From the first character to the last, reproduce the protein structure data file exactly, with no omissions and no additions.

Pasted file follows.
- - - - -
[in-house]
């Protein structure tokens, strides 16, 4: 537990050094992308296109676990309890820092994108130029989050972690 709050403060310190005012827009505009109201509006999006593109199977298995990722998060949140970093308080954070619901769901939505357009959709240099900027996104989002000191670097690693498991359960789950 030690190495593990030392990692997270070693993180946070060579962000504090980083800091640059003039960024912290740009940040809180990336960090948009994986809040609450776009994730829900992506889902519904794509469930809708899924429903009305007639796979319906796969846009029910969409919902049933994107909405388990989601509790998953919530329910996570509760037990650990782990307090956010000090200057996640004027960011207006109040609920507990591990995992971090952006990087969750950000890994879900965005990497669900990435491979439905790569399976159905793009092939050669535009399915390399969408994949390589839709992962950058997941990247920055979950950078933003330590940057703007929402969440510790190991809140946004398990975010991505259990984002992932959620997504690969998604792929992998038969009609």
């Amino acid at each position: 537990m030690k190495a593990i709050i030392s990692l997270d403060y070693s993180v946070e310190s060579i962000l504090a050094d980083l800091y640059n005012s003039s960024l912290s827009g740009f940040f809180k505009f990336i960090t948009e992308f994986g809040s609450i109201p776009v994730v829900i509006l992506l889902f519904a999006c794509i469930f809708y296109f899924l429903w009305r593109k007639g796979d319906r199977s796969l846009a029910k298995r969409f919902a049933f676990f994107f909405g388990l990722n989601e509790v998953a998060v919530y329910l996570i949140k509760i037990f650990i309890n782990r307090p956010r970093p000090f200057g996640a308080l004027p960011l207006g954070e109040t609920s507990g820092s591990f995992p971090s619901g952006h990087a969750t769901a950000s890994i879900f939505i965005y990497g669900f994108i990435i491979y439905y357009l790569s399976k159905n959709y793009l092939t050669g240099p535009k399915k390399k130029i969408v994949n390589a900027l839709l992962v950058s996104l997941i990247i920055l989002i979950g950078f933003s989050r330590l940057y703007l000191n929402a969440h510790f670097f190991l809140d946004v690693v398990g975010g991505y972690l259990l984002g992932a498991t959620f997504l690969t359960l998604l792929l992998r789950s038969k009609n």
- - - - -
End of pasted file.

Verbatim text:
[in-house]
């Protein structure tokens, strides 16, 4: 537990050094992308296109676990309890820092994108130029989050972690 709050403060310190005012827009505009109201509006999006593109199977298995990722998060949140970093308080954070619901769901939505357009959709240099900027996104989002000191670097690693498991359960789950 030690190495593990030392990692997270070693993180946070060579962000504090980083800091640059003039960024912290740009940040809180990336960090948009994986809040609450776009994730829900992506889902519904794509469930809708899924429903009305007639796979319906796969846009029910969409919902049933994107909405388990989601509790998953919530329910996570509760037990650990782990307090956010000090200057996640004027960011207006109040609920507990591990995992971090952006990087969750950000890994879900965005990497669900990435491979439905790569399976159905793009092939050669535009399915390399969408994949390589839709992962950058997941990247920055979950950078933003330590940057703007929402969440510790190991809140946004398990975010991505259990984002992932959620997504690969998604792929992998038969009609």
């Amino acid at each position: 537990m030690k190495a593990i709050i030392s990692l997270d403060y070693s993180v946070e310190s060579i962000l504090a050094d980083l800091y640059n005012s003039s960024l912290s827009g740009f940040f809180k505009f990336i960090t948009e992308f994986g809040s609450i109201p776009v994730v829900i509006l992506l889902f519904a999006c794509i469930f809708y296109f899924l429903w009305r593109k007639g796979d319906r199977s796969l846009a029910k298995r969409f919902a049933f676990f994107f909405g388990l990722n989601e509790v998953a998060v919530y329910l996570i949140k509760i037990f650990i309890n782990r307090p956010r970093p000090f200057g996640a308080l004027p960011l207006g954070e109040t609920s507990g820092s591990f995992p971090s619901g952006h990087a969750t769901a950000s890994i879900f939505i965005y990497g669900f994108i990435i491979y439905y357009l790569s399976k159905n959709y793009l092939t050669g240099p535009k399915k390399k130029i969408v994949n390589a900027l839709l992962v950058s996104l997941i990247i920055l989002i979950g950078f933003s989050r330590l940057y703007l000191n929402a969440h510790f670097f190991l809140d946004v690693v398990g975010g991505y972690l259990l984002g992932a498991t959620f997504l690969t359960l998604l792929l992998r789950s038969k009609n």